Sunday, Mar 14, 2010 at 14:20
Hi again,

Thought I had this problem licked.

I decided to go the way of the new regulator as I mentioned in my last post - only after that didI decide to put a meter across the solar panels terminals just to make sure of the output volatage. When I did, it read a constant 20.5 volts, not the 36 as mentioned on the back panel. Is this indicative of only half the panel working (diode short) or is "Nomadic Navara" correct in his summation...
"FollowupID: 678169 Submitted: Wednesday, Mar 10, 2010 at 13:29
Nomadic Navara posted:
Ed - I know that, however he is charging a 12 V battery (which is also a little more than 12 V most of the time.) However, a 36 V panel is an unusual size. Smokey said "the regulator the correct one for that voltage and panel." As the regulator does not appear to be an MPPT type things are not adding up. It could well be the correct voltage panel, someone has confused the 36 cells with it being a 36 V peak power point panel and calculated the current out by dividing 200 by 36.

Smokey - you could clear this up by providing the manufacturer and full model number of the panel."

Details listed on the back of the panel are -

(Tong Lin) PMW 200 PW

Watts = 200
Voltage = (VWP) 36.0 volts
current = 5.56 amps

I opened the connection box at the back and the terminals are covered in a foam like substance. I have started to carefully remove the foam (with plastic tool) and have uncovered so far 3 large diodes. The chap from Esolar suggests to remove all wiring from the panel terminal block and measure the short circuit current and open circuit volts. If I get same voltage, then I have 100 watt unit only. It could also be a diode short - in which case he suggests to remove both diodes and check them and then the panel current and voltage again. When I get all the covering off, I'll send a photo of the terminal block.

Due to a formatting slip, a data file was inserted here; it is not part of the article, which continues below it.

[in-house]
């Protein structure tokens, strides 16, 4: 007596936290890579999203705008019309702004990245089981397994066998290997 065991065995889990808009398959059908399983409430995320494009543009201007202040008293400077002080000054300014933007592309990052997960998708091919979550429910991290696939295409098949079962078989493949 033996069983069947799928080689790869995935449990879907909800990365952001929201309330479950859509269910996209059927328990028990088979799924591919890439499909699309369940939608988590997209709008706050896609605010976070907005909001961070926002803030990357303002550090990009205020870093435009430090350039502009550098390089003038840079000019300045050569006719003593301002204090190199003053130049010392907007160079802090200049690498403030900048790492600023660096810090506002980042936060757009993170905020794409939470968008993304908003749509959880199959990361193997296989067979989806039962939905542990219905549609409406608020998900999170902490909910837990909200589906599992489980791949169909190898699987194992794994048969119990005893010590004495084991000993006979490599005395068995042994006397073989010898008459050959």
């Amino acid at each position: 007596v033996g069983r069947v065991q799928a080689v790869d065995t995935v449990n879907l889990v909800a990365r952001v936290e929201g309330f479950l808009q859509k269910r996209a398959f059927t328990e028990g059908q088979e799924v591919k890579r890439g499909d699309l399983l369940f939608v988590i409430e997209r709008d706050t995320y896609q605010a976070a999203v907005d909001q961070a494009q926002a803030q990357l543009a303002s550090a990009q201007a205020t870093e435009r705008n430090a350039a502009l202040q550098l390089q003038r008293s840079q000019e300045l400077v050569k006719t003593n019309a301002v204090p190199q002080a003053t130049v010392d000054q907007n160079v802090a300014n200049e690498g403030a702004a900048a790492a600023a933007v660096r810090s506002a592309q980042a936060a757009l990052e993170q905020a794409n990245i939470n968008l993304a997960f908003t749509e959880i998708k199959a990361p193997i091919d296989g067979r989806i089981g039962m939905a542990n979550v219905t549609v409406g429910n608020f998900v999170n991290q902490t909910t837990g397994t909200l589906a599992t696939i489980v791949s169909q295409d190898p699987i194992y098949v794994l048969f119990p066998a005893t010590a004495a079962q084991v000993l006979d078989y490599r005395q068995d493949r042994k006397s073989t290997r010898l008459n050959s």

I am not overly confident with the above, so would appreciate some direction and ideas.

Cheers
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Reply By: Nomadic Navara - Monday, Mar 08, 2010 at 09:55

Monday, Mar 08, 2010 at 09:55
You say you have your solar panel with regulator. As stated earlier, it looks like a 24 V charging panel. Is the controller an MPPT type? If not you will be wasting a lot (50% or more) of your panels potential power output. If the regulator is a simple 12 V model you may be in danger of damaging it with input voltages of over 35 V.

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Reply By: Member - Ed C (QLD) - Monday, Mar 08, 2010 at 10:02

Monday, Mar 08, 2010 at 10:02
As indicated above, 200W @ 5.5A indicates a (nominal) 24V panel...
It will have an open circuit voltage of around 44V, and an operating voltage of 36V....

To connect that panel to a 12V system via anything other than a MPPT controller, you will be losing (wasting) 60% of it's capacity...

Connected via a MPPT controller (which can accept the higher open circuit voltage), that panel will deliver up to 15Amps (@ 13.5V).....

You do have a MPPT controller, don't you??

:)



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Reply By: SmokeyD - Monday, Mar 08, 2010 at 13:08

Monday, Mar 08, 2010 at 13:08
Fellas,

My apologies, I haven't furnished you with all the information.

The inverter is 3000 watts peak and 1500 continuous. The solar panel is 36 volt output with the regulator the correct one for that voltage and panel.

The inverter will reside alongside the battery and only be used infrequently, so the only reason for the question was for convenience sake in where to store it to be out of the way and connected to the battery permanently.
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Follow Up By: olcoolone - Monday, Mar 08, 2010 at 14:53

Monday, Mar 08, 2010 at 14:53
What size battery do you have and what are you running of the inverter?
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Follow Up By: Member - Ed C (QLD) - Monday, Mar 08, 2010 at 15:10

Monday, Mar 08, 2010 at 15:10
What make / model solar regulator do you have ?

:)

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Follow Up By: Nomadic Navara - Wednesday, Mar 10, 2010 at 13:02

Wednesday, Mar 10, 2010 at 13:02
The controller you gave the model number in the next reply does not look like a suitable one for a 36 V panel. A 36 V panel looks an odd size, is it in fact as 36 cell panel. A panel with 36 cells is the correct size for a simple 12 V controller and battery. (Yes I know you said the current OP is 5.5 A, but things are not gelling.)
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Follow Up By: Member - Ed C (QLD) - Wednesday, Mar 10, 2010 at 13:29

Wednesday, Mar 10, 2010 at 13:29
Peter, the operating voltage (36V) is indicative of a (nominal) 24V panel...

;-))

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Follow Up By: Nomadic Navara - Wednesday, Mar 10, 2010 at 13:59

Wednesday, Mar 10, 2010 at 13:59